RNW announced “A new Radio Netherlands Worldwide” just yesterday on their website; here is their announcement in its entirety (my comments follow).
“This coming year is an important one for RNW. A year in which, at the age of 65, we will be reinventing ourselves. Our new Editor-in-Chief William Valkenburg officially begins today; he looks to what lies ahead of us in 2013.
“The era of short-wave radio is behind us; satellite and Internet are the communication channels of the future. The worldwide dissemination of information is no longer the exclusive domain of specialised broadcasters. Via internet, anyone anywhere can reach out to the world with a good story.
“That doesn’t mean journalists and broadcasters are redundant; quite the contrary in fact. Huge amounts of information are available more and more quickly and via all sorts of different channels. The need to filter, analyse and investigate all this information remains the same while the goalposts of journalism have moved completely.
“Our public is no longer a passive audience that very occasionally might write us a letter, but an active link in the process of newsgathering and distribution. Our public engages actively in discussion and has stories that are worth telling. They help us filter by letting us know what is or isn’t relevant to them. And via social media, our public spreads our best stories further abroad.
“RNW will have to forge a strong and unique identity if we are to win a place as a visible force in the new media landscape. Focus and specialisation are key. Free access to information, freedom of expression, good governance, and civil and sexual rights are the pillars of the new RNW: universal themes we’ll be tackling with an individualistic Dutch approach. We’ll be focusing our work in areas where freedoms are limited and aiming to appeal to a younger generation that is increasingly tuned in to new media.
“2013 is Year Zero for the new-look RNW. A year in which we’ll be looking more than ever to strengthen cooperation with our partners and audiences in China, Latin America, Africa and the Arab world. A year in which we’ll be actively looking for new ways to find and tell the stories that are important to our audience, and in which our audiences will be encouraged to play an ever more active part. A year in which we’ll be pushing ourselves to cement the ties with our audience and our themes. A year, in short, of dialogue and renewal.”
And, unfortunately, of short-sighted misstatements and errors. No doubt, SWLing Post readers know how we feel about this–it’s a recurrent theme in many of our posts.
Shortwave is not behind us, but RNW’s ability to listen may be.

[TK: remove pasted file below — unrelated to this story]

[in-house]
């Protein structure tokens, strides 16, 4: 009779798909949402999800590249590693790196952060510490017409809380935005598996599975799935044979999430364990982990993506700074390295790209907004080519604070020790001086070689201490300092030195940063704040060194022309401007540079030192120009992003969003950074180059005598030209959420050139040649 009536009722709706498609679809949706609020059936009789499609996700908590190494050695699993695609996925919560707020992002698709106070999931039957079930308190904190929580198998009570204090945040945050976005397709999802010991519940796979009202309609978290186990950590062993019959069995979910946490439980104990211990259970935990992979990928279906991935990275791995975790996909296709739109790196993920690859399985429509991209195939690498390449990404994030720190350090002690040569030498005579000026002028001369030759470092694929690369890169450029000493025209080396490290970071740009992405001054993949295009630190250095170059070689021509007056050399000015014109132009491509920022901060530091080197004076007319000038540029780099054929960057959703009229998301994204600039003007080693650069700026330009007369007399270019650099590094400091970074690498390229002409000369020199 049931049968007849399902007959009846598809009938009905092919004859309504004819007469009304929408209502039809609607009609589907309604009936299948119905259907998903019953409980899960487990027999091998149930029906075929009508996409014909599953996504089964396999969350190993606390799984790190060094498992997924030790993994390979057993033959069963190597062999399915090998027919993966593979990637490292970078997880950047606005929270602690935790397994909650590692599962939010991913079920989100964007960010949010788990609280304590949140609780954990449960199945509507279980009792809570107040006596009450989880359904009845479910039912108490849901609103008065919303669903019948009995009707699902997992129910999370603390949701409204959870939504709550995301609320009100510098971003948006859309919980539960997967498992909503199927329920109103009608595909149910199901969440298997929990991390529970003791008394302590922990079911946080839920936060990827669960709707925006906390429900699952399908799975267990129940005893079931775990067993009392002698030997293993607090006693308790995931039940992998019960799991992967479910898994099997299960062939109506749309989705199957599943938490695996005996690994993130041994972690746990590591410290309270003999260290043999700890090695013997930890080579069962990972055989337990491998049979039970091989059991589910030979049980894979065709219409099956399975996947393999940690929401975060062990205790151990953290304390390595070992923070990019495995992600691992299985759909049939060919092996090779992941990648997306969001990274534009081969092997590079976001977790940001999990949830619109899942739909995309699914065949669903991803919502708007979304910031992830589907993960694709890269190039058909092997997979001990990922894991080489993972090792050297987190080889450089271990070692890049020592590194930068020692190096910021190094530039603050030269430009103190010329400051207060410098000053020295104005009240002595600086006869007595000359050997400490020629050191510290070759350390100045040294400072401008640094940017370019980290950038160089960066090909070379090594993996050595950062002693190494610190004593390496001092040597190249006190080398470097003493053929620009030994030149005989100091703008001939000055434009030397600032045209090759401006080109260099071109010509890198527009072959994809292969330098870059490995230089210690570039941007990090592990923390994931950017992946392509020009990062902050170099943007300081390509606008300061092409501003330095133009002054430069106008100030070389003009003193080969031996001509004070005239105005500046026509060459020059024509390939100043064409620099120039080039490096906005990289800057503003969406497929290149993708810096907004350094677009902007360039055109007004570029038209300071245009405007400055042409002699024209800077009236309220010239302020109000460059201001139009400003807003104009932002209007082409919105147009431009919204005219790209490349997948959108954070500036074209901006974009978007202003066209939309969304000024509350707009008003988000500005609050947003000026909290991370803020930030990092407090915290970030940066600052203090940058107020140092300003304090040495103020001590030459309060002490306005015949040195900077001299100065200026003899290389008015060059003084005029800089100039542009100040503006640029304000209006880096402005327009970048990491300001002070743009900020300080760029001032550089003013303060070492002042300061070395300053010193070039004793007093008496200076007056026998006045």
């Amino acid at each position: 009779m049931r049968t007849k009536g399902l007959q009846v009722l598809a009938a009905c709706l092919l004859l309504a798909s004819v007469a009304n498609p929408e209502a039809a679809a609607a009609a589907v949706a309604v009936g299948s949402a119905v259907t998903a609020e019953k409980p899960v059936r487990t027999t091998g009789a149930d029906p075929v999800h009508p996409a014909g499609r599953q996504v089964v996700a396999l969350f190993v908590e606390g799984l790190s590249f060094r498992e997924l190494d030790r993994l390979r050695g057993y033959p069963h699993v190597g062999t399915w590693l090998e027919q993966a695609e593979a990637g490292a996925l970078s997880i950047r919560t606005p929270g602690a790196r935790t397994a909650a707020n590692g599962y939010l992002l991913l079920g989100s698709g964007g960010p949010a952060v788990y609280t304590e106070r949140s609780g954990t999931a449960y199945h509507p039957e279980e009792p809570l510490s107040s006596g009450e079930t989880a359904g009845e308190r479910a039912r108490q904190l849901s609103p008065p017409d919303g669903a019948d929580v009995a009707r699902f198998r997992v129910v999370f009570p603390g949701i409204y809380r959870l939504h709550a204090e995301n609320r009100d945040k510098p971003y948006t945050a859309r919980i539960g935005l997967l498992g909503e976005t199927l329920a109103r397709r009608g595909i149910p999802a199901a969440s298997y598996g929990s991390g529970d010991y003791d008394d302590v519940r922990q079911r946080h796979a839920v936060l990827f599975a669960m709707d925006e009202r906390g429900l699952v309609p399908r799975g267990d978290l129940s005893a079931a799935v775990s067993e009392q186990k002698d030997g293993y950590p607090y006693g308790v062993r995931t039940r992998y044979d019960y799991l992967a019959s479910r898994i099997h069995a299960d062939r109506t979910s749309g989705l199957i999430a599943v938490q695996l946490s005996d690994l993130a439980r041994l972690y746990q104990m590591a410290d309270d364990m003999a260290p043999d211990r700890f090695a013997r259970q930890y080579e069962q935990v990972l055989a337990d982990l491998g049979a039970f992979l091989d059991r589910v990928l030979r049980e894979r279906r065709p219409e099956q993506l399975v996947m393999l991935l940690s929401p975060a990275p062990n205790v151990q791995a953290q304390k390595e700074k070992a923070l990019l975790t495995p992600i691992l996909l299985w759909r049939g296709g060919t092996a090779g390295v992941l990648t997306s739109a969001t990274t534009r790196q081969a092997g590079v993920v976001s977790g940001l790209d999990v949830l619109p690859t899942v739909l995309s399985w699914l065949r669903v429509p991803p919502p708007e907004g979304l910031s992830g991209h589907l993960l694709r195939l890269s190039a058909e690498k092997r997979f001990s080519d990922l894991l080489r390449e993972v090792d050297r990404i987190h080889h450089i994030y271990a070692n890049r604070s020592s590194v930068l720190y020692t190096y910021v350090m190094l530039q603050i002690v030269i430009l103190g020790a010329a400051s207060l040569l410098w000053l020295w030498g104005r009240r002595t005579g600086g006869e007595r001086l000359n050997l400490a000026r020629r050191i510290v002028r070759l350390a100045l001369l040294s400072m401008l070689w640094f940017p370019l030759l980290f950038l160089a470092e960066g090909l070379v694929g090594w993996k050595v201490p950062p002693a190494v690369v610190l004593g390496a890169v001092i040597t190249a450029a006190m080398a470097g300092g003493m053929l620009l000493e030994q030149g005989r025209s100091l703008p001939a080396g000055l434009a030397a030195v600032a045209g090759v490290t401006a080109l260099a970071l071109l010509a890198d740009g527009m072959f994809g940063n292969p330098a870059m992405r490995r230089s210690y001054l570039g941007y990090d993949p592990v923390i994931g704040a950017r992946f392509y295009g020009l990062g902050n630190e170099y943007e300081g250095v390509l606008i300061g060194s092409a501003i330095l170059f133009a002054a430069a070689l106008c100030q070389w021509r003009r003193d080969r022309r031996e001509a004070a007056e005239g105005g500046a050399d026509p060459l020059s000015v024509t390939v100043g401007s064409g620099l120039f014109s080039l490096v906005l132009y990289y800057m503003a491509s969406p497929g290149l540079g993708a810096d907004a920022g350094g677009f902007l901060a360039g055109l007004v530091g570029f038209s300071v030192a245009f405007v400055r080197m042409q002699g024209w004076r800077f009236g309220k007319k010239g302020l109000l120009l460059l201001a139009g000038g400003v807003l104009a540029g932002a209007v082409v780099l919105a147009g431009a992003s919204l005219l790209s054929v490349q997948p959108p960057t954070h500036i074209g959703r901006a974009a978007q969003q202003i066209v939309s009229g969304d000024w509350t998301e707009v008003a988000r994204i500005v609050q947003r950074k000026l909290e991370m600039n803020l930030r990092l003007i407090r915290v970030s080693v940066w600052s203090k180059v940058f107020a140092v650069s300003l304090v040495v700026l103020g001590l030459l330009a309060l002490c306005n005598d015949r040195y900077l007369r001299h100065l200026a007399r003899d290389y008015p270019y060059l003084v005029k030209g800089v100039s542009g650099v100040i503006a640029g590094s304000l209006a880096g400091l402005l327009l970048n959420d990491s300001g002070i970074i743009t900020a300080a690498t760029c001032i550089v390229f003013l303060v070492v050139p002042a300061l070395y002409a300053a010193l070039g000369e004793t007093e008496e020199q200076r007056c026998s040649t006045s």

As a shortwave radio broadcaster, RNW arguably had a dedicated listener pool in the millions. Of course, it’s hard to know, because those living in poverty and those living under repressive regimes–millions of listeners–who lack free internet access and whose free speech is regularly quelled, don’t have the ability to cry out, “We’re listening–!”
Millions of ears are still tuned to the static you recently vacated. Outreach in all forms–even via shortwave–is vital, and communication with those still without Internet or freedom (or the voices to tell you so) is a form of diplomacy more valuable than any money spent to achieve it.
Perhaps host of the previous RNW’s acclaimed program The State We’re In, Jonathan Grubert, had a point when Jonathan Marks interviewed him on the night of RNW’s final shortwave broadcast. Marks asked if RNW had stayed on shortwave too long, to which Grubert responded by saying, “Yeah, I think Radio Netherlands stayed on shortwave too long.” I think Grubert believed that RNW had remained faithful to shortwave at the expense of resources required for other contemporary and future media. And at the expense of their future.
As much as we hate to admit it, he was probably correct…in part. The fact is, the previous incarnation of RNW should have focused on making their shortwave broadcasting arm more lean and efficient, in order to continue to target parts of the world that need it most, while diversifying their media delivery systems to include the Internet, satellite and wireless in all forms. Instead, the organization failed to adapt, and funds were cut completely, leaving RNW gutted. But the lesson is apparently not learned: the new but-not-proved RNW seems to be putting all its eggs in one (Internet) basket, as well.